Easily find out when something has changed within a community they’ve joined, or a collection they’re following.
Sort lists of communities and collections by more than ‘most recent’ (e.g. by number of collections or discussion threads)
Tag communities, collections, and profiles, to make it easier to find related content.
Upload resources to MoodleNet instead of just adding via URL.
Indicate ‘resource type’ (e.g. ‘course’, ‘presentation’ or ‘plugin’)
Send resources they discover on MoodleNet to their Moodle Core instance
Add copyright information to resources and collections
Easily rediscover useful resources they’ve discovered in collections they’re not following
Access MoodleNet on their mobile devices
Happily, we’ve already got MoodleNet working on mobile devices, although we’re still having some issues with Safari on both iOS and MacOS. We’re also launching ‘timeline views’ for communities and collections this week which will allow users to see what’s changed since they’ve been away.
When developing software products, it’s easy to come up with a plan and start working on it without validating what you’re doing with users. We’ve still got a way to go before MoodleNet is exactly what community participants want from it, but we feel that in this initial testing period we’ve got a mandate to keep on iterating.
A big thank you to our two cohorts of testers, who have provided invaluable feedback. They still have access to MoodleNet beyond the testing period. We’ll be inviting more people to join at next month’s UK & Ireland MoodleMoot in Manchester, so why not join us there?
We’ve learned a lot from the first testing round of MoodleNet, which ends this week. Our focus has been on testing the value proposition, “Do educators want to join communities to curate collections of resources?” It’s early days, but it would appear that yes, they do!
The wealth of feedback we’ve received during the first testing period really has been invaluable. Our enthusiastic bunch of 100 testers have shown us what they prefer, through their use of MoodleNet, responses to surveys, and suggestions via Changemap. Happily, we’re not ‘wiping’ or ‘resetting’ the HQ instance, so we’re encouraging the 100 testers to use MoodleNet beyond this initial period.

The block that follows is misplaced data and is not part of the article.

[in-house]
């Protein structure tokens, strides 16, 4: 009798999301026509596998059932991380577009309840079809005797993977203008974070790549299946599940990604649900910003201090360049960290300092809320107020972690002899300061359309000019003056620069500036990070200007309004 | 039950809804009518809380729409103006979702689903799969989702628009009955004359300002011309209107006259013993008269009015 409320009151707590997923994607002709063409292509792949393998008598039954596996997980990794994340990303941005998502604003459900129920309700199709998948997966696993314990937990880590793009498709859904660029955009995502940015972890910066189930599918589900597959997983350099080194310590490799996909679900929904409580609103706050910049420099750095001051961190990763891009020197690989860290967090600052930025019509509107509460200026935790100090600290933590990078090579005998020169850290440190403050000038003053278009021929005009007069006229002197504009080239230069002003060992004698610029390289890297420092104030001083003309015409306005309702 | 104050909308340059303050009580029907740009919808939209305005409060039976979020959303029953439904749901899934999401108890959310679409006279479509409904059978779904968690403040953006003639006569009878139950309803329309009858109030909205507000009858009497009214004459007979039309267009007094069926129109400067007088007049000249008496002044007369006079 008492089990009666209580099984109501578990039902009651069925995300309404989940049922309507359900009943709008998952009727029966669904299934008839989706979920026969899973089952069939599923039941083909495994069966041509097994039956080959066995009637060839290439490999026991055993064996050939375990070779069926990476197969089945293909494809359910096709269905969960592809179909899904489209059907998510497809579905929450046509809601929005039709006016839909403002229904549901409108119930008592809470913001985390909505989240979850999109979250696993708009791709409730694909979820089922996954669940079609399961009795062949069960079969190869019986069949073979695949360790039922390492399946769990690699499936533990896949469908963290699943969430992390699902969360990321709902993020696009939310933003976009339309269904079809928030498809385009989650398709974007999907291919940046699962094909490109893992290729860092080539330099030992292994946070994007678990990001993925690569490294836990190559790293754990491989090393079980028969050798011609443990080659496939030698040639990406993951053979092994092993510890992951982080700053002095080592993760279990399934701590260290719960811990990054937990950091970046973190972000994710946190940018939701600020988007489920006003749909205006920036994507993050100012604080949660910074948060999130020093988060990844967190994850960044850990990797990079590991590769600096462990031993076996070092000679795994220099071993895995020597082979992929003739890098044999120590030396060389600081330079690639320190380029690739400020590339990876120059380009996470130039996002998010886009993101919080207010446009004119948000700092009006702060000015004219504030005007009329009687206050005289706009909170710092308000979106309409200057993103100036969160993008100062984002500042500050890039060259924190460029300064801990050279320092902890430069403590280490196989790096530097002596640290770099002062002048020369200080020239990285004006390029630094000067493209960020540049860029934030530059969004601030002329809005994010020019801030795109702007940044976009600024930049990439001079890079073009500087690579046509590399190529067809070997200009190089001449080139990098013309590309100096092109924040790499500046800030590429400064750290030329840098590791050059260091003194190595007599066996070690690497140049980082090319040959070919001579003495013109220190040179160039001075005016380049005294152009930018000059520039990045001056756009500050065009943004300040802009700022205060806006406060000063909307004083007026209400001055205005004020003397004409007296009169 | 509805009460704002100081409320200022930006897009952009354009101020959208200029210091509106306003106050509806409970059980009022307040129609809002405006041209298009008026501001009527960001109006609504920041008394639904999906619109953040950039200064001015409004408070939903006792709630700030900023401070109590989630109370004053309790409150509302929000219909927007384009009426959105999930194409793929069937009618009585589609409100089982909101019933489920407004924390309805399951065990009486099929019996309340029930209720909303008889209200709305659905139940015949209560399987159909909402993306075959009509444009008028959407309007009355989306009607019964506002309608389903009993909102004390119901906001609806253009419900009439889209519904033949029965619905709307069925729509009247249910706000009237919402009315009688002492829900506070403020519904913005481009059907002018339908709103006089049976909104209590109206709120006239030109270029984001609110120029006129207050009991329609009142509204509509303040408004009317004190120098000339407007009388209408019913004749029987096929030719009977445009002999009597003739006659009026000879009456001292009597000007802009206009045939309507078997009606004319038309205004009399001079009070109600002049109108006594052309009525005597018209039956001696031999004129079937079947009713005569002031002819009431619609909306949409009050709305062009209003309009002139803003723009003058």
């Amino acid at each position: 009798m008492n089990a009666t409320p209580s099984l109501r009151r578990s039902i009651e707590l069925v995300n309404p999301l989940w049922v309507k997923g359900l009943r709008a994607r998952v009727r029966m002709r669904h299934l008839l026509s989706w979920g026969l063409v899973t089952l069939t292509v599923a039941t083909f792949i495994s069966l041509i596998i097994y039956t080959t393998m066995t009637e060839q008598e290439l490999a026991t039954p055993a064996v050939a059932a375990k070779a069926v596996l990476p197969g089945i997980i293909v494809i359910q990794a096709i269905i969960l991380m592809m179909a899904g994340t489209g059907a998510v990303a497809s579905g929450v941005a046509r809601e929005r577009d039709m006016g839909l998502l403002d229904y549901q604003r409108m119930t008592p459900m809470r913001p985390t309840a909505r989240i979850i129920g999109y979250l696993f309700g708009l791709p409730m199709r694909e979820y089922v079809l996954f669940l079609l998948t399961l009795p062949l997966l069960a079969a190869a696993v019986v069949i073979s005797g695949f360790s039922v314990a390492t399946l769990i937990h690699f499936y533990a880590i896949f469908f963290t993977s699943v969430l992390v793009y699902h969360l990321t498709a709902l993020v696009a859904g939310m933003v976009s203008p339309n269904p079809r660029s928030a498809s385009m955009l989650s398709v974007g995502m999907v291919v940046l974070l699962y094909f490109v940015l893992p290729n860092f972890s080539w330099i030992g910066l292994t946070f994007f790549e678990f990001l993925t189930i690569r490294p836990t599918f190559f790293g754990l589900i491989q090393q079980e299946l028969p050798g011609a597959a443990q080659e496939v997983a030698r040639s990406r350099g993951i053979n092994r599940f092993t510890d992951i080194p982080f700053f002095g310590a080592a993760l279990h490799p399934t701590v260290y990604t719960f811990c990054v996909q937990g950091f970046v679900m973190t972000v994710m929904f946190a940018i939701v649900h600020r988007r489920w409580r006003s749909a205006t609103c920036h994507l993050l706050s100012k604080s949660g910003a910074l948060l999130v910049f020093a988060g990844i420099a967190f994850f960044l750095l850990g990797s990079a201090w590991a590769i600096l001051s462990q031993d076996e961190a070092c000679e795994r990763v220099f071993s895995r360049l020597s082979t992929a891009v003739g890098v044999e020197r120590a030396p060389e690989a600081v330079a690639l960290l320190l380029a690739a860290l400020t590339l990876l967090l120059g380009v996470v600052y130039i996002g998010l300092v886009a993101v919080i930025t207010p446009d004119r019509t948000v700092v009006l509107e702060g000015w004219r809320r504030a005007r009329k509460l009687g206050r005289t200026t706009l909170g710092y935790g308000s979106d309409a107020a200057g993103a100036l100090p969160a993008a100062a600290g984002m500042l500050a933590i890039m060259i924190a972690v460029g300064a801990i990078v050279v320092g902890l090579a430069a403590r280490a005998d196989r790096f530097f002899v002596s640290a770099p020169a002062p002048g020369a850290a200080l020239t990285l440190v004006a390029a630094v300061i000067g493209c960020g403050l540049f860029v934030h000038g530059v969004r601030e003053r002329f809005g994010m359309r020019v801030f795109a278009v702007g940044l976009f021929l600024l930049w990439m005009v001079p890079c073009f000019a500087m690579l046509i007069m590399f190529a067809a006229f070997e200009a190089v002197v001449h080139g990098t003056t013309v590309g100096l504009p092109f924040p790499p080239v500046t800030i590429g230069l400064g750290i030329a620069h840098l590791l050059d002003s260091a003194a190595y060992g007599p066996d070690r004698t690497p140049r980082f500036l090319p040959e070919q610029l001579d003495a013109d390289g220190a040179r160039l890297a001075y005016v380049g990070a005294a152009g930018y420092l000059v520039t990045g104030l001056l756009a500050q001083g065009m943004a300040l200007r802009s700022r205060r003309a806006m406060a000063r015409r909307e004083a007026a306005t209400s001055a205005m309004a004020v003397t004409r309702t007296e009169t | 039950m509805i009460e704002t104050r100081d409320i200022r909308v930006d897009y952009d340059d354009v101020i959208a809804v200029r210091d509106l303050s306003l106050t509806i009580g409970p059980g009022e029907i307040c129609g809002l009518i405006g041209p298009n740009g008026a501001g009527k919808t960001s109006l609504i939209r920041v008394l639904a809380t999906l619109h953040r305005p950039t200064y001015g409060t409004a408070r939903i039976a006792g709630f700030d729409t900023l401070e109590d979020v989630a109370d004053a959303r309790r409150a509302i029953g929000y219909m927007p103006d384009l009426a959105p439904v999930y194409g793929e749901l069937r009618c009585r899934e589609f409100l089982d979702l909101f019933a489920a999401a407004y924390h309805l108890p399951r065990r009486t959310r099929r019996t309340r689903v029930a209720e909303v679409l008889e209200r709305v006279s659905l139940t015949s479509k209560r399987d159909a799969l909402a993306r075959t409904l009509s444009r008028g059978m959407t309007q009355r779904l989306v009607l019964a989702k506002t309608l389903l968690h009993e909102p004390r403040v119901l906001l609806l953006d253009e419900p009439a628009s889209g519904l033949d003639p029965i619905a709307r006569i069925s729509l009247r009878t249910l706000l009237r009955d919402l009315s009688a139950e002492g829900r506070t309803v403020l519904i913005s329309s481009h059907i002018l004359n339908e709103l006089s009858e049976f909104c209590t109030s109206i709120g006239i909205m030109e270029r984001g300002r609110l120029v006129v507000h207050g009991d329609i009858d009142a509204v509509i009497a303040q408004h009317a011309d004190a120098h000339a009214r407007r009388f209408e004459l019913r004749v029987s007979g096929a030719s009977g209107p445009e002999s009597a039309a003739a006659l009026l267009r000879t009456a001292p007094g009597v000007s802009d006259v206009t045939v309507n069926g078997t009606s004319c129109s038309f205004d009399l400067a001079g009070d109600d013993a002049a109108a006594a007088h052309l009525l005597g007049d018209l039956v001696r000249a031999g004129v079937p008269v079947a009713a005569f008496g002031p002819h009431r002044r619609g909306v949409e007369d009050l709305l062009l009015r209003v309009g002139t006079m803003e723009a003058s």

As demonstrated in a previous update, over the last three weeks we’ve added a lot of functionality to MoodleNet, made many improvements to the user interface, and fixed a number of bugs. We’re looking forward to seeing how 150 additional testers respond to MoodleNet when they get started next week.
It’s now two months until our planned beta launch at the UK & Ireland MoodleMoot, so the team has some very important functionality to work on. Soon, MoodleNet will be:
Mobile — access MoodleNet on-the-go
Searchable — find communities, collections, and people across all of MoodleNet’s federated instances
Connected — import resources you discover on MoodleNet into courses in Moodle Core
Federated — join any instance of MoodleNet and interact with communities, collections, and other users across all instances
The MoodleNet team would like to thank the Moodle community for the encouragement and feedback we’ve received so far. We’re dedicated to creating an easy-to-use environment where educators can share, curate, and discuss!
Yesterday, we made our first major update to the version of MoodleNet currently undergoing initial testing. Not only did this update alter the look and feel of the interface, but it also added some useful new functionality and fixed some bugs reported by users via Changemap.
The most important test so far, however, starts next week. That’s the time when we’ll be putting MoodleNet in front of users for the first time. We’re testing the value proposition: “Do educators want to join communities to curate collections of resources?” This doesn’t mention federation. There’s no mention of mobile devices, fancy user interfaces, or machine learning. We’ve tried to create a very simple approach to test this basic value proposition.
It may turn out that users agree with this value proposition. They may think that, yes, joining communities to curate collections of resources is something they want to do. Alternatively, they may indicate that they prefer a different approach. Either way, this test is of vital importance; it makes no sense to continue along this particular path without a mandate from real-world users!
For those interested, but who aren’t part of the initial testing, here’s how it will proceed:
Successful applicants will have their email address whitelisted and be invited to sign up to a Moodle HQ-run instance of MoodleNet
Feedback from users during the testing process will be collected in two ways: via Changemap and through weekly surveys
New features will be rolled out during the testing process, as detailed on this milestone
If you missed the sign-up process this time around, or weren’t available for the first testing period, then don’t worry! You will have an opportunity to put your name forward again in a few weeks’ time.
We’re delighted to announce that we’ve begun the process to recruit 100 testers for the first iteration of MoodleNet!
The sign-up form, a link to which can be found below, is available in both English and Spanish. The form should be self-explanatory, but if you do have any questions, please add a comment to this post or ask in the MoodleNet discussion forum.